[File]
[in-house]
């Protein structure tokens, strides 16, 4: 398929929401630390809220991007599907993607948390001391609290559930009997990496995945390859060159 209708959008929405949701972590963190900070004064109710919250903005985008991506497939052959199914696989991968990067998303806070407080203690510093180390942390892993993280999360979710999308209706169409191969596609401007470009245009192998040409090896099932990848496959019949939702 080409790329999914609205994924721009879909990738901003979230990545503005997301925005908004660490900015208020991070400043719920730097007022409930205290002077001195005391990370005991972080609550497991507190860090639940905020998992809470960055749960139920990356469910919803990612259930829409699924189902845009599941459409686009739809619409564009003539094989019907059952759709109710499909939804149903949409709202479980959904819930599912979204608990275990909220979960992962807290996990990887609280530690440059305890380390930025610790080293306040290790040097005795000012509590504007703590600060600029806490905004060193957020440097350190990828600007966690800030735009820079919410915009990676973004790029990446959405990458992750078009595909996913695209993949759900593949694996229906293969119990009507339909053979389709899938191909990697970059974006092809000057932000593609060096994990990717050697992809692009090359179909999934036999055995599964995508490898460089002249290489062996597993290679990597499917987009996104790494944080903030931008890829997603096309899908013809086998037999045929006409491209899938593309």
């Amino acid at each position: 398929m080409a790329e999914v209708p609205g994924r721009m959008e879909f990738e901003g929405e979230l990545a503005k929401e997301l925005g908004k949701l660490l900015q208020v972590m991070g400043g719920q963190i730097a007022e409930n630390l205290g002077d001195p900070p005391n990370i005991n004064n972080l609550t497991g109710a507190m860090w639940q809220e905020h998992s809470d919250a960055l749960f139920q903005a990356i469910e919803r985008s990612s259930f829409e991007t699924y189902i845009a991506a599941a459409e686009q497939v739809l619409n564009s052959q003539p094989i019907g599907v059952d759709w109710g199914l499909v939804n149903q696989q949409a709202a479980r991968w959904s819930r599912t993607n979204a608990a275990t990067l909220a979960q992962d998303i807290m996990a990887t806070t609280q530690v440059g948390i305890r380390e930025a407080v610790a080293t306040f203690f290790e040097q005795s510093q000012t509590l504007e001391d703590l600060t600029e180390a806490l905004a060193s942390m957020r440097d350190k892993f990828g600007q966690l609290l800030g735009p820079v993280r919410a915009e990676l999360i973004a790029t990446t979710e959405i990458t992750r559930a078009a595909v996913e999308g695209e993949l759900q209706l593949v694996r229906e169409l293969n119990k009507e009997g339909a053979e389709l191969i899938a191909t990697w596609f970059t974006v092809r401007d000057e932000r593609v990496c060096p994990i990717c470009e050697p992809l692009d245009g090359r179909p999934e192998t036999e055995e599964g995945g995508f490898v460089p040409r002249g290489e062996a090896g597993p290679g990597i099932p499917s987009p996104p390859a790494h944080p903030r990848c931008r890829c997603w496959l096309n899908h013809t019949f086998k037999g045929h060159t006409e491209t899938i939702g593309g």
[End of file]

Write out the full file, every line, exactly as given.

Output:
[in-house]
């Protein structure tokens, strides 16, 4: 398929929401630390809220991007599907993607948390001391609290559930009997990496995945390859060159 209708959008929405949701972590963190900070004064109710919250903005985008991506497939052959199914696989991968990067998303806070407080203690510093180390942390892993993280999360979710999308209706169409191969596609401007470009245009192998040409090896099932990848496959019949939702 080409790329999914609205994924721009879909990738901003979230990545503005997301925005908004660490900015208020991070400043719920730097007022409930205290002077001195005391990370005991972080609550497991507190860090639940905020998992809470960055749960139920990356469910919803990612259930829409699924189902845009599941459409686009739809619409564009003539094989019907059952759709109710499909939804149903949409709202479980959904819930599912979204608990275990909220979960992962807290996990990887609280530690440059305890380390930025610790080293306040290790040097005795000012509590504007703590600060600029806490905004060193957020440097350190990828600007966690800030735009820079919410915009990676973004790029990446959405990458992750078009595909996913695209993949759900593949694996229906293969119990009507339909053979389709899938191909990697970059974006092809000057932000593609060096994990990717050697992809692009090359179909999934036999055995599964995508490898460089002249290489062996597993290679990597499917987009996104790494944080903030931008890829997603096309899908013809086998037999045929006409491209899938593309």
């Amino acid at each position: 398929m080409a790329e999914v209708p609205g994924r721009m959008e879909f990738e901003g929405e979230l990545a503005k929401e997301l925005g908004k949701l660490l900015q208020v972590m991070g400043g719920q963190i730097a007022e409930n630390l205290g002077d001195p900070p005391n990370i005991n004064n972080l609550t497991g109710a507190m860090w639940q809220e905020h998992s809470d919250a960055l749960f139920q903005a990356i469910e919803r985008s990612s259930f829409e991007t699924y189902i845009a991506a599941a459409e686009q497939v739809l619409n564009s052959q003539p094989i019907g599907v059952d759709w109710g199914l499909v939804n149903q696989q949409a709202a479980r991968w959904s819930r599912t993607n979204a608990a275990t990067l909220a979960q992962d998303i807290m996990a990887t806070t609280q530690v440059g948390i305890r380390e930025a407080v610790a080293t306040f203690f290790e040097q005795s510093q000012t509590l504007e001391d703590l600060t600029e180390a806490l905004a060193s942390m957020r440097d350190k892993f990828g600007q966690l609290l800030g735009p820079v993280r919410a915009e990676l999360i973004a790029t990446t979710e959405i990458t992750r559930a078009a595909v996913e999308g695209e993949l759900q209706l593949v694996r229906e169409l293969n119990k009507e009997g339909a053979e389709l191969i899938a191909t990697w596609f970059t974006v092809r401007d000057e932000r593609v990496c060096p994990i990717c470009e050697p992809l692009d245009g090359r179909p999934e192998t036999e055995e599964g995945g995508f490898v460089p040409r002249g290489e062996a090896g597993p290679g990597i099932p499917s987009p996104p390859a790494h944080p903030r990848c931008r890829c997603w496959l096309n899908h013809t019949f086998k037999g045929h060159t006409e491209t899938i939702g593309g």